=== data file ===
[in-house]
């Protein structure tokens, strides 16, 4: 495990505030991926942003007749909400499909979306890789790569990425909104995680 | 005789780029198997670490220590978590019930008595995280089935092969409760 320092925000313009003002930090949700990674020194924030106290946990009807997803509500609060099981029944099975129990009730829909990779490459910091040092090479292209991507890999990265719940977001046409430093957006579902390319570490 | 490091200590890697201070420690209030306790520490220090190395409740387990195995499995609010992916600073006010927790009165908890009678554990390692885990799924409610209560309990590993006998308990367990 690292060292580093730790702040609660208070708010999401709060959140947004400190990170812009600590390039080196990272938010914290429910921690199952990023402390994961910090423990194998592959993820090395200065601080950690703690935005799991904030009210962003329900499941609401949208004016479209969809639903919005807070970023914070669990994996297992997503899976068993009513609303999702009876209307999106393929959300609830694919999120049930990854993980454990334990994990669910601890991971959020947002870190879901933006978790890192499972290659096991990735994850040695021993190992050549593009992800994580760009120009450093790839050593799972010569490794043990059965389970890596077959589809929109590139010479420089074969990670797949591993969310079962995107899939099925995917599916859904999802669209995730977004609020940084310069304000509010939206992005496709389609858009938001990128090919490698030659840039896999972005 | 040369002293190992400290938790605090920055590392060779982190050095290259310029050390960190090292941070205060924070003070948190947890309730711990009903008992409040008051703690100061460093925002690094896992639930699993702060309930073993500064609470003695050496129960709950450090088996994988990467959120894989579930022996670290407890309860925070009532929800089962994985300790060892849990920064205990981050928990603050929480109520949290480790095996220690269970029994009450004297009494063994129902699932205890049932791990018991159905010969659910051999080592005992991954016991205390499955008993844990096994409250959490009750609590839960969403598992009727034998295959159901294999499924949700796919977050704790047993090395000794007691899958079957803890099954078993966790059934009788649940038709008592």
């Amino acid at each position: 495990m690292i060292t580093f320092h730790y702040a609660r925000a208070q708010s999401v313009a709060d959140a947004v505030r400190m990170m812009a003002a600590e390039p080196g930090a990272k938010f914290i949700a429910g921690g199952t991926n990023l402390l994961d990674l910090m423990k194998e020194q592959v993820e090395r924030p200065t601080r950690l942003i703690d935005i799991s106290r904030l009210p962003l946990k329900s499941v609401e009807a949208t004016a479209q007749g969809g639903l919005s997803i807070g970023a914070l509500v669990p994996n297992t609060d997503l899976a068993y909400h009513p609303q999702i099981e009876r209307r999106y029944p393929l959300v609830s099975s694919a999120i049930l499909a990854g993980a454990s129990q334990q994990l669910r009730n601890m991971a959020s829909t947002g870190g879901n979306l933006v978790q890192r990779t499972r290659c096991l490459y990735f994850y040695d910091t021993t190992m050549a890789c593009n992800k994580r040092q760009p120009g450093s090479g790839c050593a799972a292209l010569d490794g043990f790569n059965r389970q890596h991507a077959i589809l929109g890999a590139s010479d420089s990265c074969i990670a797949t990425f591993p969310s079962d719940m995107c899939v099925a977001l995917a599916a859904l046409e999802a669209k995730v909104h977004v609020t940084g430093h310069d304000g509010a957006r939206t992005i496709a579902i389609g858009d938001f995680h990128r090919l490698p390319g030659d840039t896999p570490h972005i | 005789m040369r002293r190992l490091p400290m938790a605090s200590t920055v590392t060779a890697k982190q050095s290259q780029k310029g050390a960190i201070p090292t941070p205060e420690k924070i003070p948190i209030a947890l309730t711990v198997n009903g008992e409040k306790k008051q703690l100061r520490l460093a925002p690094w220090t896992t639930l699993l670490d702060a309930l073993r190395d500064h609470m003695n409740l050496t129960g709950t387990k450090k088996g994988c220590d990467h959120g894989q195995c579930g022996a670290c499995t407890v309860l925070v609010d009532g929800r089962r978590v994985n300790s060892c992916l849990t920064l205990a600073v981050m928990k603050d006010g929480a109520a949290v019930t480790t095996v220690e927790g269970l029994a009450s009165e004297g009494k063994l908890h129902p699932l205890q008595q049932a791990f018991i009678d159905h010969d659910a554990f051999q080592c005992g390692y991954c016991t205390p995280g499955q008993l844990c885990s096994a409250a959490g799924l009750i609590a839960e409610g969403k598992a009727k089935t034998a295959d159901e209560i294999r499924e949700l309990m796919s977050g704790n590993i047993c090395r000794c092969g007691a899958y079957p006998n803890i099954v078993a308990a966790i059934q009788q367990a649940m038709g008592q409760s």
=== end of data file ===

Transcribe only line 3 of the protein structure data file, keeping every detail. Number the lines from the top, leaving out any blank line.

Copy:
């Amino acid at each position: 495990m690292i060292t580093f320092h730790y702040a609660r925000a208070q708010s999401v313009a709060d959140a947004v505030r400190m990170m812009a003002a600590e390039p080196g930090a990272k938010f914290i949700a429910g921690g199952t991926n990023l402390l994961d990674l910090m423990k194998e020194q592959v993820e090395r924030p200065t601080r950690l942003i703690d935005i799991s106290r904030l009210p962003l946990k329900s499941v609401e009807a949208t004016a479209q007749g969809g639903l919005s997803i807070g970023a914070l509500v669990p994996n297992t609060d997503l899976a068993y909400h009513p609303q999702i099981e009876r209307r999106y029944p393929l959300v609830s099975s694919a999120i049930l499909a990854g993980a454990s129990q334990q994990l669910r009730n601890m991971a959020s829909t947002g870190g879901n979306l933006v978790q890192r990779t499972r290659c096991l490459y990735f994850y040695d910091t021993t190992m050549a890789c593009n992800k994580r040092q760009p120009g450093s090479g790839c050593a799972a292209l010569d490794g043990f790569n059965r389970q890596h991507a077959i589809l929109g890999a590139s010479d420089s990265c074969i990670a797949t990425f591993p969310s079962d719940m995107c899939v099925a977001l995917a599916a859904l046409e999802a669209k995730v909104h977004v609020t940084g430093h310069d304000g509010a957006r939206t992005i496709a579902i389609g858009d938001f995680h990128r090919l490698p390319g030659d840039t896999p570490h972005i | 005789m040369r002293r190992l490091p400290m938790a605090s200590t920055v590392t060779a890697k982190q050095s290259q780029k310029g050390a960190i201070p090292t941070p205060e420690k924070i003070p948190i209030a947890l309730t711990v198997n009903g008992e409040k306790k008051q703690l100061r520490l460093a925002p690094w220090t896992t639930l699993l670490d702060a309930l073993r190395d500064h609470m003695n409740l050496t129960g709950t387990k450090k088996g994988c220590d990467h959120g894989q195995c579930g022996a670290c499995t407890v309860l925070v609010d009532g929800r089962r978590v994985n300790s060892c992916l849990t920064l205990a600073v981050m928990k603050d006010g929480a109520a949290v019930t480790t095996v220690e927790g269970l029994a009450s009165e004297g009494k063994l908890h129902p699932l205890q008595q049932a791990f018991i009678d159905h010969d659910a554990f051999q080592c005992g390692y991954c016991t205390p995280g499955q008993l844990c885990s096994a409250a959490g799924l009750i609590a839960e409610g969403k598992a009727k089935t034998a295959d159901e209560i294999r499924e949700l309990m796919s977050g704790n590993i047993c090395r000794c092969g007691a899958y079957p006998n803890i099954v078993a308990a966790i059934q009788q367990a649940m038709g008592q409760s």